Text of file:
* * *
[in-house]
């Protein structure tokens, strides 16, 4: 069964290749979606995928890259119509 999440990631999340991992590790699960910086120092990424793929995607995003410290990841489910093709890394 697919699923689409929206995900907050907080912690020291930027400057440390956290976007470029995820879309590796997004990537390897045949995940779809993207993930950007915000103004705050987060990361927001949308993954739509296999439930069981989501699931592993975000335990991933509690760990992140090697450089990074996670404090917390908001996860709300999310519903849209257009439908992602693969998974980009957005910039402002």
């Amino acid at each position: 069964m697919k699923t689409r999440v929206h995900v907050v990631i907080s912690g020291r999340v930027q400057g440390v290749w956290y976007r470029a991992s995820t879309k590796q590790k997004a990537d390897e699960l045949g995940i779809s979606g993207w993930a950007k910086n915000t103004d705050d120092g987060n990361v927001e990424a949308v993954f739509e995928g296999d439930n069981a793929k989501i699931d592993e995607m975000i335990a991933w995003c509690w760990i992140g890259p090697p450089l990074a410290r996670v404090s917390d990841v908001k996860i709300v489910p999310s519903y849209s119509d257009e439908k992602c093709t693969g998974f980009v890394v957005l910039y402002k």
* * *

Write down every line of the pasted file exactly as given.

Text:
[in-house]
């Protein structure tokens, strides 16, 4: 069964290749979606995928890259119509 999440990631999340991992590790699960910086120092990424793929995607995003410290990841489910093709890394 697919699923689409929206995900907050907080912690020291930027400057440390956290976007470029995820879309590796997004990537390897045949995940779809993207993930950007915000103004705050987060990361927001949308993954739509296999439930069981989501699931592993975000335990991933509690760990992140090697450089990074996670404090917390908001996860709300999310519903849209257009439908992602693969998974980009957005910039402002």
């Amino acid at each position: 069964m697919k699923t689409r999440v929206h995900v907050v990631i907080s912690g020291r999340v930027q400057g440390v290749w956290y976007r470029a991992s995820t879309k590796q590790k997004a990537d390897e699960l045949g995940i779809s979606g993207w993930a950007k910086n915000t103004d705050d120092g987060n990361v927001e990424a949308v993954f739509e995928g296999d439930n069981a793929k989501i699931d592993e995607m975000i335990a991933w995003c509690w760990i992140g890259p090697p450089l990074a410290r996670v404090s917390d990841v908001k996860i709300v489910p999310s519903y849209s119509d257009e439908k992602c093709t693969g998974f980009v890394v957005l910039y402002k």